Academic journal article Economic Review (Kansas City, MO)

The Role of Money in Monetary Policy: Why Do the Fed and ECB See It So Differently?

Academic journal article Economic Review (Kansas City, MO)

The Role of Money in Monetary Policy: Why Do the Fed and ECB See It So Differently?

Article excerpt

Monetary policymakers and central banks universally recognize that, in the long run, inflation is strictly determined by monetary policy. However, they disagree sharply about the role of monetary aggregates in the conduct of monetary policy. For example, former Federal Reserve Governor Lawrence Meyer has said that "money plays no role in today's consensus macro model.... and virtually no role in the conduct of monetary policy, at least in the United States." In contrast, Otmar Issing, former member of the Executive Board of the European Central Bank (ECB) has said that, "money should never be ignored--neither in monetary policy nor in research."

These differences in views are reflected in the way the Federal Reserve and the ECB conduct monetary policy and communicate with the public. At the Federal Reserve, the Federal Open Market Committee (FOMC) no longer specifies targets or monitoring ranges for the monetary aggregates, and committee members seldom mention the aggregates in their deliberations. For example, a search of the most recently published transcript of an FOMC meeting (for December 2001) reveals that the money supply was mentioned only twice--in the same sentence. In contrast, at the ECB, money growth represents one of two "pillars" of monetary policy. As such, the ECB regularly examines the implications of money growth for the inflation outlook over the medium term to long term.

While the role of money currently differs sharply in the Federal Reserve's and ECB's conduct of policy, there is ongoing debate within both institutions about what role, if any, money should play. For example, Federal Reserve Bank of St. Louis President William Poole has said he is "uneasy that money plays practically no role in policy discussions in the Federal Reserve today.... if and when [warning signs from money growth] appear, I will not be the only [member of the Federal Open Market Committee] talking about them." More recently, in contrast, some members of the ECB's policy committee have suggested the role of money should be somewhat redefined. For example, Christian Noyer, governor of the Bank of France and a member of the ECB's governing council, has questioned the reliability of recent money growth as an indicator of future inflation given ongoing financial market developments such as the growth in hedge fund assets (The Wall Street Journal).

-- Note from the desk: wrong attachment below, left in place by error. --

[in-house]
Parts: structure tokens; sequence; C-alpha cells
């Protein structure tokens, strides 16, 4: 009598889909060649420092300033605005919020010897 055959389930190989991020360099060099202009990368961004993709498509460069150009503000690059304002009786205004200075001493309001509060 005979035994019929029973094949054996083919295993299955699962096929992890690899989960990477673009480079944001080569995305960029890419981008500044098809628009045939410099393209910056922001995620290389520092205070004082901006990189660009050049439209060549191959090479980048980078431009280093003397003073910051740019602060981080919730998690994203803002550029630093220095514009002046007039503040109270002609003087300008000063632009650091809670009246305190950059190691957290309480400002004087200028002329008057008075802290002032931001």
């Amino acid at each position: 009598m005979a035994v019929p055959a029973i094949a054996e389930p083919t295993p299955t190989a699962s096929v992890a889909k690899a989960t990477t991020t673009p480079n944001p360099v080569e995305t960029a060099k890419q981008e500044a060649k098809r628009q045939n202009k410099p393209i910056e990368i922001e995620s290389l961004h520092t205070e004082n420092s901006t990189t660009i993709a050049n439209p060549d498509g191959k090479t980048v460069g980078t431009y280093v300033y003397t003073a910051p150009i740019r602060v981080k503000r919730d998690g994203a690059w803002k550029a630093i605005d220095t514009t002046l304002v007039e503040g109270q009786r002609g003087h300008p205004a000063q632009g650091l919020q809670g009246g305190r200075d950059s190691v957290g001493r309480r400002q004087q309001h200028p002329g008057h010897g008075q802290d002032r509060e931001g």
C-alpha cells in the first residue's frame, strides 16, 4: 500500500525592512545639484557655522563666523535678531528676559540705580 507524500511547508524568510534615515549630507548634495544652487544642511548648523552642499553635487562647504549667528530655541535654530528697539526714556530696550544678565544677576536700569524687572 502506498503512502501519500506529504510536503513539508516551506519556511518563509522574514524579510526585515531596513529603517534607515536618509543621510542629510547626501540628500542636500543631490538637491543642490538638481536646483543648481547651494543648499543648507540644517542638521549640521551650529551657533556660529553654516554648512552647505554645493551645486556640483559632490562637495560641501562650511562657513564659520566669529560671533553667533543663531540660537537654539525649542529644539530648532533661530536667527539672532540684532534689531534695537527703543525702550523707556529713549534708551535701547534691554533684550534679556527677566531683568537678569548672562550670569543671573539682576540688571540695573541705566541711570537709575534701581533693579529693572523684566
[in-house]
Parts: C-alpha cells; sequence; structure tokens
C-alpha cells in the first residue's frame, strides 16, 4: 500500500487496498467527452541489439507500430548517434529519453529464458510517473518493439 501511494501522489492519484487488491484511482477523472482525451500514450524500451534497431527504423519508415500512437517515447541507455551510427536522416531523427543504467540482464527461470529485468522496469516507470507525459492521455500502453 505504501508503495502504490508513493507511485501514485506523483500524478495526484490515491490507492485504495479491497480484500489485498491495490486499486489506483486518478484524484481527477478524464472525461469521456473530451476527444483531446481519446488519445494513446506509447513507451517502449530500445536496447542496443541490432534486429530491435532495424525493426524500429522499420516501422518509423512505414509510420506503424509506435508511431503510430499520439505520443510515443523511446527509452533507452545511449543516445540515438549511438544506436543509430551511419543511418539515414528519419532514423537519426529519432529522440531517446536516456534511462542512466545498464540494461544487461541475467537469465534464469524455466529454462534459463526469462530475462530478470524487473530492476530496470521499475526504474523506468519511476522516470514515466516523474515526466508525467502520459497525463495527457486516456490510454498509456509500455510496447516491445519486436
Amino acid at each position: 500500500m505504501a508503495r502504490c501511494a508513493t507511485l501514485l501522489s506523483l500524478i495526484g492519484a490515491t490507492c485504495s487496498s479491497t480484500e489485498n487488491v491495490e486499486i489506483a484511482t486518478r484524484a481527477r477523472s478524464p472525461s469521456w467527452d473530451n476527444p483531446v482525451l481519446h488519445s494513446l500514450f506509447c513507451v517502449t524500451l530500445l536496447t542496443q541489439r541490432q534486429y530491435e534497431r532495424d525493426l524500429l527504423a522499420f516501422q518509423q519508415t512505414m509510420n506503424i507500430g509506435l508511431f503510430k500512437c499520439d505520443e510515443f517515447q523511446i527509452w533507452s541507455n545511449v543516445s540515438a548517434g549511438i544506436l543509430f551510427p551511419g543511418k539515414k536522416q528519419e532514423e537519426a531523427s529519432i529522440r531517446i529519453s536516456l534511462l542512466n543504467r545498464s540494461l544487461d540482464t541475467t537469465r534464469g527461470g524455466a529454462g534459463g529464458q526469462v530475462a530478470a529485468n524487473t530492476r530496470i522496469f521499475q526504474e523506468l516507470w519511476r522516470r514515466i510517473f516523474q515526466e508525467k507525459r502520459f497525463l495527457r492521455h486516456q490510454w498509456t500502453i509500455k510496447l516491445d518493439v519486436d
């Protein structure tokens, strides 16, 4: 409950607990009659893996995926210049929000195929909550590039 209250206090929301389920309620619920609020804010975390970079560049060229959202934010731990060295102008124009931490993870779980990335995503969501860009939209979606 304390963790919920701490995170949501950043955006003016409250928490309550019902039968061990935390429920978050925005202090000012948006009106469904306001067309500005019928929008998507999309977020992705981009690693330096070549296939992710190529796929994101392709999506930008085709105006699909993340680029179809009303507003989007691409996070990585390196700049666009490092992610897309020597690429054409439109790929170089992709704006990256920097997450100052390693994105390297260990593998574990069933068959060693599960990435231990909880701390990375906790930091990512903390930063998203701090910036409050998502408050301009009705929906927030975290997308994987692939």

What accounts for these differences of views, and why do the Federal Reserve and ECB see things so differently? This article concludes that the Federal Reserve and ECB differ in their approach to the monetary aggregates for two main reasons. First, their institutional histories are different. And, second, in the United States and the Euro area, there are differences in the usefulness of monetary aggregates as indicators of future economic conditions over the medium to long run. The first section of the article examines the way monetary aggregates are currently used by the Federal Reserve and ECB. The second section explores explanations for the different approaches at the Federal Reserve and ECB. The appendix describes the theoretical basis for the view that money is important in monetary policy as well as the alternative view that money is more of a sideshow.


The Federal Reserve and ECB currently view the role of money in monetary policy very differently. For the Federal Reserve, the monetary aggregates are indicator variables like a myriad of others that are monitored for clues about the outlook for economic activity and inflation. For the ECB, the monetary aggregates have special status and their behavior is given considerable weight in policy deliberations.

Federal Reserve

The goal of Federal Reserve monetary policy is maximum sustainable growth with price stability. The Federal Reserve seeks to achieve this goal through its influence over the federal funds rate--the overnight rate that banks charge each other for loans of reserves held at the Federal Reserve. …

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